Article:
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ANALYSIS: September's Wasde report poses as many questions as provides answers

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The latest Wasde report from the USDA holds out little hope for most agricultural commodity bulls, with wheat perhaps bearing the greatest burden. But as with the Wasde report generally, one needs to take it with a pinch of salt.

 

The report anticipates that global wheat supplies for 2020-21 will result in the second consecutive year in which more than 1bn tonnes will be produced. It forecast total world wheat supply would be 1,070.3m tonnes, 3.3m tonnes higher than its August report, with the extras coming from higher crops in Australia and Canada, which, thanks to good weather, would have their third and second-highest wheat crops respectively. The CBOT front-month wheat contract has slid by more than 8% since its 21 January peak of $5.8207 per bushel.

 

Record beating crop

 

Set against this record-beating crop, consumption estimates were raised marginally, by 800,000 tonnes, to 750.9m tonnes, "primarily on higher feed and residual usage for Australia and Canada" said the report. Global trade was also pushed higher, to 189.4m tonnes, the biggest change being China - the world’s biggest wheat producer - which is now seen as importing 7m tonnes, the "largest China wheat imports since 1995-96" says the report. World ending stocks are seen at 2.6m tonnes higher than the previous month, at a whopping 319.37m tonnes, a new record, with China and India accounting for 51% and 10% of the total, respectively.

 

The report forecast that the higher wheat imports by China would be explained by "increased exportable supplies from Australia and Canada" - though why China would be building its already massive wheat stocks (about which there is considerable opacity) from Australia, with whom it currently has fraught diplomatic relations and is shunning Australian barley, is an open question.

 

Soybean stocks pulled down

 

The presented picture was more encouraging for soybean investors.The Wasde report put 2020-21 global soybean ending stocks at 1.8m tonnes lower, at 93.6m tonnes, partly on lower US stocks. US soybean production in the about to start harvest was put at 4.3bn bushels, 112m (about 303,000 tonnes or around 2.5%) lower than the August report. Globally available soybean exports for 2020-21 were put 900,000 tonnes higher, at 166.3m tonnes, partly as a result of the increased planting in Brazil; soybean exporters there are expected to continue benefitting from a lower local currency and stronger international prices.

 

The Brazil soybean crop for 2020-21 is seen as 133m tonnes, a fresh record. Brazil has exported 61m tonnes of soybeans in the first half of this year, a rise of 38% year-on-year, with 72% of them going to China, the world’s biggest soybean consumer, which is busily replenishing its African Swine Fever (ASF) affected pig herd. Wasde put Brazil’s soybean exports for 2020-21 at 85m tonnes; exports from Brazil to China are slowing as the 2019-20 harvest winds down, but US exports should start picking up, even though the US and China are scarcely on speaking terms. The front-month soybean contract has gained more than 26% since its low this year of $7.97 per bushel and today traded above $10, with longer-dated contracts also joining the $10 party.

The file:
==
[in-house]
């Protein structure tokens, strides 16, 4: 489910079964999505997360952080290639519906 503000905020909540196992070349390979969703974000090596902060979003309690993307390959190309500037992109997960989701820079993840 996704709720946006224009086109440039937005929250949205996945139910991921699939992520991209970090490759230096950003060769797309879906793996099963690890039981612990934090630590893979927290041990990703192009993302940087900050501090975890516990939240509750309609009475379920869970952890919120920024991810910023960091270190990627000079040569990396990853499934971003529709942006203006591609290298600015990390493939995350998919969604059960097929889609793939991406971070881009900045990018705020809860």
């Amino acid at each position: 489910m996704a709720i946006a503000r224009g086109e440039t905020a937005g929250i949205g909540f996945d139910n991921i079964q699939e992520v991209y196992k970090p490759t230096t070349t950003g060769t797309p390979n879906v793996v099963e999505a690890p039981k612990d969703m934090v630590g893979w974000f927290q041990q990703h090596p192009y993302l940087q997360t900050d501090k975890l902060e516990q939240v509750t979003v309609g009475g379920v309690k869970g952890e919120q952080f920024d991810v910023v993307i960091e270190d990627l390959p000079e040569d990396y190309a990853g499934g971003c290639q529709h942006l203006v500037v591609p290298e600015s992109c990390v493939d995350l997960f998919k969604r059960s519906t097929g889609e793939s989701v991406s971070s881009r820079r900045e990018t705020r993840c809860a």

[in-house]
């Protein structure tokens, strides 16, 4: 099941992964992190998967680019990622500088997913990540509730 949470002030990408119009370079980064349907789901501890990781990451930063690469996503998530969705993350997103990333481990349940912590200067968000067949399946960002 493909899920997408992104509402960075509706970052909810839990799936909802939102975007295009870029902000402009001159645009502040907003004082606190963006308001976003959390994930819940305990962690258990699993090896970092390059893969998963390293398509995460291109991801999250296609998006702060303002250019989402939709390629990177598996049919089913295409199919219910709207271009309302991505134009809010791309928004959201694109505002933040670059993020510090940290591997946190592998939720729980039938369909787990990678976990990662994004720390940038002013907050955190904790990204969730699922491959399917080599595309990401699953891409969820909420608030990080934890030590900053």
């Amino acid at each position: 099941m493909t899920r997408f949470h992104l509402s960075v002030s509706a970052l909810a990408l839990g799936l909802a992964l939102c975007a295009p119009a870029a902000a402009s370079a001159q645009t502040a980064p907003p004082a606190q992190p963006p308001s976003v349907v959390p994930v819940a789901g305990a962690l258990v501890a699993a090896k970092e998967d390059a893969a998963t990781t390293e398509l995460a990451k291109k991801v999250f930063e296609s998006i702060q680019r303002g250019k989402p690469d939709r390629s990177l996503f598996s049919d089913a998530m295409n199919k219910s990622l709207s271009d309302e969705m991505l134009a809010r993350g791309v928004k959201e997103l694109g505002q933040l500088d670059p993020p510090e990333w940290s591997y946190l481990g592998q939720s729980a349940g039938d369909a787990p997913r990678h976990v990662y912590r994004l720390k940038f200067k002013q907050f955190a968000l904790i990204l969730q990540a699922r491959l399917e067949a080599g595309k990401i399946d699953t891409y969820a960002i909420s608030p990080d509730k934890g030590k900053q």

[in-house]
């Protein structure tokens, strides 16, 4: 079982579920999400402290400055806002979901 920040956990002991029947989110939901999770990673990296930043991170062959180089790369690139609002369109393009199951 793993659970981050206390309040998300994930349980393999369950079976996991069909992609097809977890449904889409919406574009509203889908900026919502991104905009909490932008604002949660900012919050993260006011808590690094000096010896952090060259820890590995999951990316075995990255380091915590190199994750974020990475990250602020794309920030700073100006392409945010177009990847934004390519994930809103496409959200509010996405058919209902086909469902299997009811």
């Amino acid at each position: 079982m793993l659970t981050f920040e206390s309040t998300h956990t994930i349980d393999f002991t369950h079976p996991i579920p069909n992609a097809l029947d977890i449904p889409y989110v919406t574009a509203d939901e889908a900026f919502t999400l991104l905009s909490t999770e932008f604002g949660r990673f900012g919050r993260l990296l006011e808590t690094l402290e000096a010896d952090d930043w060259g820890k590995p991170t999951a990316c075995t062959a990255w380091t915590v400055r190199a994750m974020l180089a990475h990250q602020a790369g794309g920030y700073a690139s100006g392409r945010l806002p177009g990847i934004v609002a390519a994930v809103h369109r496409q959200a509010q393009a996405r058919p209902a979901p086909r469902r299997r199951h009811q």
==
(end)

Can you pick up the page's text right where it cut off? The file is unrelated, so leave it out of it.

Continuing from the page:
Money managers positioned themselves ahead of the Wasde report, raising their net long in CBOT soybean futures and options by 11,300 contracts to 173,907 in the week ending 8 September from the previous week. This is the most bullish position for the time of the year since 2012.

 

Cotton confuses

 

Cotton meanwhile has perhaps seen its demand suffer worse than most other agricultural commodities, as consumers cut spending on clothing. The Wasde report says that the 2020-21 year will have lower beginning and ending stocks, with consumption lower in the US, Mexico and Brazil.

 

One surprise for this analyst is that imports and use for some of the world’s key apparel producers and exporters - such as Bangladesh, China, Turkey and Vietnam - have barely altered from the August report.

 

While the latest report puts cotton ending stocks for 2020-21 1.1m bales lower at 103.8m bales, (4.4m bales higher than in 2019-20), Turkey’s imports for 2020-21 are put at 100,000 480-pound bales higher (at 4.3m bales) in the September report than in August’s, while its ending stocks are put at 100,000 bales lower than in August, at 2.49m bales. Bangladesh, which is heavily dependent on garment exports, yet is still struggling to get its garment industry back to full output, was seen as importing 7.3m bales in August and that figure remains the same in the latest Wasde. Will Bangladesh’s cotton imports shrug aside the Covid-19 crisis?

 

With continuing paralysis in global apparel sales from retail stores, one might have expected a more substantial revision to overall and country-specific cotton estimates.

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